An important way to unravel the Earth’s history is to find and study
old rocks that have been turned up and exposed on the surface through
the Earth’s tectonic activity. At Raven Ridge (image center, left to
right), which extends across the Colorado-Utah border, geologists can
walk across successive layers of rock deposited approximately 54-50
million years ago during the Eocene Epoch—approximately 10–15 million
years after the dinosaurs went extinct.
The sedimentary layers at Raven Ridge were originally
deposited as flat-lying beds in an ancient lake known as Paleolake
Uinta, and later they were tilted by tectonic forces. The tilted beds
are visible in this astronaut photograph as hard, erosion-resistant
ridges of tan, buff, and white rocks (freshwater limestones), with less
resistant layers (mudstones and shales) forming valleys between ridges.
A prominent topographic break in the ridgeline, Mormon Gap, provides
road access across the ridge. To the northwest of the gap, dark brown
alluvial deposits (sand and gravel carried by moving water) extend
southward from the crest of the ridge. These deposits likely cover a pediment—a flat, sloping surface of eroded bedrock that extends outward from a mountain front.
The rocks and fossils at Raven Ridge indicate that during the time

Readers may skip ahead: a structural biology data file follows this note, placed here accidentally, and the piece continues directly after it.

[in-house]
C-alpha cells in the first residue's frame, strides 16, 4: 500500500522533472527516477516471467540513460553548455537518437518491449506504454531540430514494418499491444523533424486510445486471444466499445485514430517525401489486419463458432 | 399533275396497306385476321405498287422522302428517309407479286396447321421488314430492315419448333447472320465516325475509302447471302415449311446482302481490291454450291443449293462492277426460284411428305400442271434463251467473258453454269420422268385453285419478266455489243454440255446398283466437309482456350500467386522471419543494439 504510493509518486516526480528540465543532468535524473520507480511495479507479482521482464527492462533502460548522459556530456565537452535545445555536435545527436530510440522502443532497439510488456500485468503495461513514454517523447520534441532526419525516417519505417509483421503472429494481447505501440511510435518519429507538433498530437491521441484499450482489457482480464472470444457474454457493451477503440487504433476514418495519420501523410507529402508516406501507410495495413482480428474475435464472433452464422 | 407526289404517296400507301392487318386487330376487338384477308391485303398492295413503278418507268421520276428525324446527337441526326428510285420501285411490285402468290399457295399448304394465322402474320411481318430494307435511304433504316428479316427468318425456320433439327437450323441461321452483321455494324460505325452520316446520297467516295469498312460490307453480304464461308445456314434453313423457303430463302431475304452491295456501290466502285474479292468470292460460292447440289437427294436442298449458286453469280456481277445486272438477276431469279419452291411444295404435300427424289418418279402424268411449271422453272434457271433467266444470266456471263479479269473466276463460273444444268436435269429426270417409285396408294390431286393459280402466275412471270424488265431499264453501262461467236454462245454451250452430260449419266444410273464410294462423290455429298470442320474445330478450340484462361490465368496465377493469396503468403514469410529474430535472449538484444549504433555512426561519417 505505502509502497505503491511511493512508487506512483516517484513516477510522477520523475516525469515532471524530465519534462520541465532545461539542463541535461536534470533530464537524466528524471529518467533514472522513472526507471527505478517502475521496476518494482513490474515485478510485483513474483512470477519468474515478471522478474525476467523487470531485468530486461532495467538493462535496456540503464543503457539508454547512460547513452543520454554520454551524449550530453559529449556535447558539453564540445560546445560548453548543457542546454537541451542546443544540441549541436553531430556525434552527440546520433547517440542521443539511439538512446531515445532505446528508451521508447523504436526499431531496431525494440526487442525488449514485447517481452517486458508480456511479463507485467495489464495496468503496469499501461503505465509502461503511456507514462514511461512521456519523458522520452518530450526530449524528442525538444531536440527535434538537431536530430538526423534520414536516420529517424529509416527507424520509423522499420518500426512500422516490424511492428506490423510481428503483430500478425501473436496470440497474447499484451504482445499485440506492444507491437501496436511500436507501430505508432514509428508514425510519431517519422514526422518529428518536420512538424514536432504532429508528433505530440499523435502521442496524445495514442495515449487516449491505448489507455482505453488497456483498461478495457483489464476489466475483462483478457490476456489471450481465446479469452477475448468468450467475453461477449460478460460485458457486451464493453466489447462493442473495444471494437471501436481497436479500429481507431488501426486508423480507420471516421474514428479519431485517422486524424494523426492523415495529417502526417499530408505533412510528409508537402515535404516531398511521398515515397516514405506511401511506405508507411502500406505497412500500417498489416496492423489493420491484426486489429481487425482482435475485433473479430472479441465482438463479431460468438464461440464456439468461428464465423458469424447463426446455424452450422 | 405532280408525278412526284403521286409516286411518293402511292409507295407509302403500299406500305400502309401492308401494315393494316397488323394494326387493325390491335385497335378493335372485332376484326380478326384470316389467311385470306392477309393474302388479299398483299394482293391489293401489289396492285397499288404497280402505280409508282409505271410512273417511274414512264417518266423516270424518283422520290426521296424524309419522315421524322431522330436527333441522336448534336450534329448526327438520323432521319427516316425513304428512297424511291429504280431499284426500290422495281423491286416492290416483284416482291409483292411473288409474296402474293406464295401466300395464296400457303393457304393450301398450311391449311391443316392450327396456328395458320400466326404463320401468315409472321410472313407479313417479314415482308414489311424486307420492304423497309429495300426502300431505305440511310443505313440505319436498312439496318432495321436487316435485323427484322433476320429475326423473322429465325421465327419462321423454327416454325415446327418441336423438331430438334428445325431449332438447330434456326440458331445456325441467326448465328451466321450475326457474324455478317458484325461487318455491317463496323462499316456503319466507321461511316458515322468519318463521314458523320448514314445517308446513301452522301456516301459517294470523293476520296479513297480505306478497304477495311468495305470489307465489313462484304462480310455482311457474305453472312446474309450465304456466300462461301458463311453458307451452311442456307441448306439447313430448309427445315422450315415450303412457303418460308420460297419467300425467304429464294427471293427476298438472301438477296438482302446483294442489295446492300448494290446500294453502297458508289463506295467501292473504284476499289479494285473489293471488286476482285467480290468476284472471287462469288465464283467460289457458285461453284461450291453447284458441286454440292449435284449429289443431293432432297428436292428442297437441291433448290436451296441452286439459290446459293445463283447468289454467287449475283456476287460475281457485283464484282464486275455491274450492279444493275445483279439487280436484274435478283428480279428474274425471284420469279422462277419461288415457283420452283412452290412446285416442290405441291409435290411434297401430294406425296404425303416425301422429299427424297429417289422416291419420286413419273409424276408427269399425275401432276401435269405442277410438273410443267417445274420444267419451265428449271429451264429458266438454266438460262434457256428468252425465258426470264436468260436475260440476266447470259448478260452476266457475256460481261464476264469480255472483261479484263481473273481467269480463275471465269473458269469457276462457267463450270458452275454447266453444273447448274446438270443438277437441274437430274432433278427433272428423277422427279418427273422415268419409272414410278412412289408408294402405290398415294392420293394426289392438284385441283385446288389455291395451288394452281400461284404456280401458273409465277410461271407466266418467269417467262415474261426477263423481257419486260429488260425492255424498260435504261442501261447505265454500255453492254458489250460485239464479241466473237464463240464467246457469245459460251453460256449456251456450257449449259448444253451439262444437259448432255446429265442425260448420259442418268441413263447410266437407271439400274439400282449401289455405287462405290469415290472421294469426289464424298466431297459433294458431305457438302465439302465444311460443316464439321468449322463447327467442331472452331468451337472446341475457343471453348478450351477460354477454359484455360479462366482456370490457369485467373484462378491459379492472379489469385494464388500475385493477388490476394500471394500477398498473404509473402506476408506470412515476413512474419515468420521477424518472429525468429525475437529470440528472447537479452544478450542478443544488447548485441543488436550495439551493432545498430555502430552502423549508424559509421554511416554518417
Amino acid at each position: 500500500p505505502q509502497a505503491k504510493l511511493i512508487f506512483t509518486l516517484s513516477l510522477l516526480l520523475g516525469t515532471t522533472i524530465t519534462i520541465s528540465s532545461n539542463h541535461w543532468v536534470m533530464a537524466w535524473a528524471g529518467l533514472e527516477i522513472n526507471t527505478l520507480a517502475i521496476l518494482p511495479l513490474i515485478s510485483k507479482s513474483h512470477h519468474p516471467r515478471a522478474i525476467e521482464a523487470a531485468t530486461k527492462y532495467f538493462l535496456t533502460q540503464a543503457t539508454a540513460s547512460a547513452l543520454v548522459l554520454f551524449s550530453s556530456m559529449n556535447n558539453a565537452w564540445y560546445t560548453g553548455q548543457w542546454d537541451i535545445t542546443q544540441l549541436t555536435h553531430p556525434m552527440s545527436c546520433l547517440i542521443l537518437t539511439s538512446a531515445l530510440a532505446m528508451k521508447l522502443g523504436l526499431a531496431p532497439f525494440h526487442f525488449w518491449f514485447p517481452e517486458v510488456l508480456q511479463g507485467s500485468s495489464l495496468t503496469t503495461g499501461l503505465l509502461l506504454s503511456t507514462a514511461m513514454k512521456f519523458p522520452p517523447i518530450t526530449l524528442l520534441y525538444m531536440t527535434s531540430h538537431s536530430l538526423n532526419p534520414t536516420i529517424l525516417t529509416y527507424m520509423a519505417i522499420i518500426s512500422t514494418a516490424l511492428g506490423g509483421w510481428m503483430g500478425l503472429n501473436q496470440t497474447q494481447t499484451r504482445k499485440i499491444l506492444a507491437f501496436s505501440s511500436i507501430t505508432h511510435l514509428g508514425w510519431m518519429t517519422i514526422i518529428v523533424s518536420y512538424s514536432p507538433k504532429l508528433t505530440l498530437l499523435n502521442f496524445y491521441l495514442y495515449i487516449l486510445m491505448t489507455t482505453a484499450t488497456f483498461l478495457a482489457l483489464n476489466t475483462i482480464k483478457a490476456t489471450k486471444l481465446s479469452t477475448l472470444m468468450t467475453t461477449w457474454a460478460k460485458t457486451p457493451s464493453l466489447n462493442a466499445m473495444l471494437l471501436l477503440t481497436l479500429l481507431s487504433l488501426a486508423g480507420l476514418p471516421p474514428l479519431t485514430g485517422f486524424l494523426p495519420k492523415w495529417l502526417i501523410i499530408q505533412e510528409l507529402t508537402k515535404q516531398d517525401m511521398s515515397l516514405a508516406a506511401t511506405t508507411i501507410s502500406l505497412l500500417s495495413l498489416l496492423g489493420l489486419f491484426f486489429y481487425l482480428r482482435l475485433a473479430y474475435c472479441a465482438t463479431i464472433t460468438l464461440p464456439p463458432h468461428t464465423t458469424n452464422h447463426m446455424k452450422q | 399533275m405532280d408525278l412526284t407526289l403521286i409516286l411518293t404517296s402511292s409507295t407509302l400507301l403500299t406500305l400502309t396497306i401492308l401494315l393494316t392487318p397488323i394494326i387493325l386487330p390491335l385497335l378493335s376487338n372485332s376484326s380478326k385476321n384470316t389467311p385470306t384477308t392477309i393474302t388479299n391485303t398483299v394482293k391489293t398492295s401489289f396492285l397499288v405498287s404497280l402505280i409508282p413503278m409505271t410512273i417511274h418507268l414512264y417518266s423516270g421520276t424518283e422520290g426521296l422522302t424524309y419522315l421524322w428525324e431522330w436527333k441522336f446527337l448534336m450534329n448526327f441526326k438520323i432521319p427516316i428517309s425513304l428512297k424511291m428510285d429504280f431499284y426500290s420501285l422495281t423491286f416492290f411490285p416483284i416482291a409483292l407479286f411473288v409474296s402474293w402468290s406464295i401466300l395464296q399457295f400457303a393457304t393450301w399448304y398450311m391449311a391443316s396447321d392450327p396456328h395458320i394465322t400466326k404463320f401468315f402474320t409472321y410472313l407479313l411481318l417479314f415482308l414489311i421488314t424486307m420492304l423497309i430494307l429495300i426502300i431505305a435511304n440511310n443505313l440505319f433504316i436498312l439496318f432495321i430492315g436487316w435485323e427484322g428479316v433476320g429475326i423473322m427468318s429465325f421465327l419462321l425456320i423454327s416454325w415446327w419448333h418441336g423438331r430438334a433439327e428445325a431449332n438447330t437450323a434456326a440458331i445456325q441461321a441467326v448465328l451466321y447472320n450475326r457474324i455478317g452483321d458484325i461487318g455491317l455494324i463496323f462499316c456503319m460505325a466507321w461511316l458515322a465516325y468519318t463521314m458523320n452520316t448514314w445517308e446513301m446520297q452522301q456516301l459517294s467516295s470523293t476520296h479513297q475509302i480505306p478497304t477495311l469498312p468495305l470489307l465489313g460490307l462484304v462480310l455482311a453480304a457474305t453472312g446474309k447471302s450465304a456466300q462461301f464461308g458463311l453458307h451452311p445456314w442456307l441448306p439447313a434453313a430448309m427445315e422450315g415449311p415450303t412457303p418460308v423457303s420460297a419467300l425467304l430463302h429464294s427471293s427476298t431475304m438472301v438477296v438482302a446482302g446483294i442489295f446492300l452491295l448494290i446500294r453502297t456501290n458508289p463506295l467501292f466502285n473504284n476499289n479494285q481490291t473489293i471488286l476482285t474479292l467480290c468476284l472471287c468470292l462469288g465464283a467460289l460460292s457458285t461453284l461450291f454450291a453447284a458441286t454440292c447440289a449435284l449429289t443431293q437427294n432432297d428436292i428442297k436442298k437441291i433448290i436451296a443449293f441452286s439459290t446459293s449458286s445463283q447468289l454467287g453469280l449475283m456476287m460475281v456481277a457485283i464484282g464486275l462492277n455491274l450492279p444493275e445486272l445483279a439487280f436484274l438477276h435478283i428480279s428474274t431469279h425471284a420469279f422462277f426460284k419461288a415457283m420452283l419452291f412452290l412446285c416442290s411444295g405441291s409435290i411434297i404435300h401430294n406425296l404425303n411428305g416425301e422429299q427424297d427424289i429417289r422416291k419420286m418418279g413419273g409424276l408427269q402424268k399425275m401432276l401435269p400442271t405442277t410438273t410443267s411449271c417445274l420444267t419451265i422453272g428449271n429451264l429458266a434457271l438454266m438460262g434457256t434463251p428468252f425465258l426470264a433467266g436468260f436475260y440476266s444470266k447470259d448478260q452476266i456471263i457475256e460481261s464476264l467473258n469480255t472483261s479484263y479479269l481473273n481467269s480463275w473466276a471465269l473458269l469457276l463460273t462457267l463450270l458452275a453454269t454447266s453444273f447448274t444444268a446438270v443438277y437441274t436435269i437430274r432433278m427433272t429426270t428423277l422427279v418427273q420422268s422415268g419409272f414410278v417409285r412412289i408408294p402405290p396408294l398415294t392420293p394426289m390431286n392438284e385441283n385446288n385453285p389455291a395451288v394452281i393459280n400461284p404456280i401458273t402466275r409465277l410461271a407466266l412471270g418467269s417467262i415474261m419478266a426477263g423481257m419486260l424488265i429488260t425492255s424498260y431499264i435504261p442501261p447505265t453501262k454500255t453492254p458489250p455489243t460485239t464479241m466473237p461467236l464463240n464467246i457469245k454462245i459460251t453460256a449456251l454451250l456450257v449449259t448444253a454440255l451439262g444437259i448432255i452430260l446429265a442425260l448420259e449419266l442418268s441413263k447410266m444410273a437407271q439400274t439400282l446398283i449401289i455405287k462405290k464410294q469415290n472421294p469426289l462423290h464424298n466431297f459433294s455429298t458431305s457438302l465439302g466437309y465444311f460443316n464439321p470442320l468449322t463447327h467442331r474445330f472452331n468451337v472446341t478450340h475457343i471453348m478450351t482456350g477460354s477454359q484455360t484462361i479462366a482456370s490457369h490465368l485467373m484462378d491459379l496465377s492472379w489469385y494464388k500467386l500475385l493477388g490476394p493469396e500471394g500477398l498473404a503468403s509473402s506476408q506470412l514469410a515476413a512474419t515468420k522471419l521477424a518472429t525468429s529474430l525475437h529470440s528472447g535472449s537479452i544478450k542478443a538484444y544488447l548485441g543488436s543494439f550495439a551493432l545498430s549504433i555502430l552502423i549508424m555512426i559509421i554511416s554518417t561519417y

when they were created, the area was covered in tropical forests that
were filled with the early ancestors of modern primates, horses, and
deer (among other animals).
Astronaut photograph ISS018-E-11127
was acquired on December 6, 2008, with a Nikon D2Xs digital camera
fitted with an 800 mm lens, and is provided by the ISS Crew Earth
Observations experiment and Image Science & Analysis Laboratory,
Johnson Space Center. The image was taken by the Expedition 18 crew. The image in this article has been cropped and enhanced to improve contrast. Lens artifacts have been removed. The International Space Station Program
supports the laboratory to help astronauts take pictures of Earth that
will be of the greatest value to scientists and the public, and to make
those images freely available on the Internet. Additional images taken
by astronauts and cosmonauts can be viewed at the NASA/JSC Gateway to Astronaut Photography of Earth. Caption by William L. Stefanov, NASA-JSC, and Alexander R. Dutchak, University of Colorado, Boulder, Colorado.